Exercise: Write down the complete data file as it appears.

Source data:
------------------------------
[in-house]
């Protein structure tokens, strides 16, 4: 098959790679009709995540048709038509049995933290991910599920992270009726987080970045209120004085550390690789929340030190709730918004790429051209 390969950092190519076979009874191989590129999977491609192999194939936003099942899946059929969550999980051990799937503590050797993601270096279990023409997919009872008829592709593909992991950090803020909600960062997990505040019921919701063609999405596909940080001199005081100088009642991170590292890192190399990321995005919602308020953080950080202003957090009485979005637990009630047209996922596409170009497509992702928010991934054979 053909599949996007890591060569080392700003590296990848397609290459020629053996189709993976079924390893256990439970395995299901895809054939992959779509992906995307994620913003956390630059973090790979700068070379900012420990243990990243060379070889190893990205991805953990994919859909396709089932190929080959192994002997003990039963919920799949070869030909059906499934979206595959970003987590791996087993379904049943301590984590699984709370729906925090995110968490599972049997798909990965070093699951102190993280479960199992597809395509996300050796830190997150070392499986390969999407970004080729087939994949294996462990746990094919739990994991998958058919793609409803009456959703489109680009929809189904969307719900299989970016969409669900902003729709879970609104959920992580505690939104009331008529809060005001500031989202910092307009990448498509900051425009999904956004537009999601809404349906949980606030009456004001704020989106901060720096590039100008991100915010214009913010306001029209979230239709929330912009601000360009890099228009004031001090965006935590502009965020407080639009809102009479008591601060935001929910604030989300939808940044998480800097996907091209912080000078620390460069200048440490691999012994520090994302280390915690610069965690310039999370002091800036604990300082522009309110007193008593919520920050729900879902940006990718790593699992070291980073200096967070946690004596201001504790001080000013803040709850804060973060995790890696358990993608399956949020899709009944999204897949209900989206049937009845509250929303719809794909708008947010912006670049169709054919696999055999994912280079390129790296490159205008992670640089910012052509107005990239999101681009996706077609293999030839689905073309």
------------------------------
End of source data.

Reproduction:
[in-house]
């Protein structure tokens, strides 16, 4: 098959790679009709995540048709038509049995933290991910599920992270009726987080970045209120004085550390690789929340030190709730918004790429051209 390969950092190519076979009874191989590129999977491609192999194939936003099942899946059929969550999980051990799937503590050797993601270096279990023409997919009872008829592709593909992991950090803020909600960062997990505040019921919701063609999405596909940080001199005081100088009642991170590292890192190399990321995005919602308020953080950080202003957090009485979005637990009630047209996922596409170009497509992702928010991934054979 053909599949996007890591060569080392700003590296990848397609290459020629053996189709993976079924390893256990439970395995299901895809054939992959779509992906995307994620913003956390630059973090790979700068070379900012420990243990990243060379070889190893990205991805953990994919859909396709089932190929080959192994002997003990039963919920799949070869030909059906499934979206595959970003987590791996087993379904049943301590984590699984709370729906925090995110968490599972049997798909990965070093699951102190993280479960199992597809395509996300050796830190997150070392499986390969999407970004080729087939994949294996462990746990094919739990994991998958058919793609409803009456959703489109680009929809189904969307719900299989970016969409669900902003729709879970609104959920992580505690939104009331008529809060005001500031989202910092307009990448498509900051425009999904956004537009999601809404349906949980606030009456004001704020989106901060720096590039100008991100915010214009913010306001029209979230239709929330912009601000360009890099228009004031001090965006935590502009965020407080639009809102009479008591601060935001929910604030989300939808940044998480800097996907091209912080000078620390460069200048440490691999012994520090994302280390915690610069965690310039999370002091800036604990300082522009309110007193008593919520920050729900879902940006990718790593699992070291980073200096967070946690004596201001504790001080000013803040709850804060973060995790890696358990993608399956949020899709009944999204897949209900989206049937009845509250929303719809794909708008947010912006670049169709054919696999055999994912280079390129790296490159205008992670640089910012052509107005990239999101681009996706077609293999030839689905073309």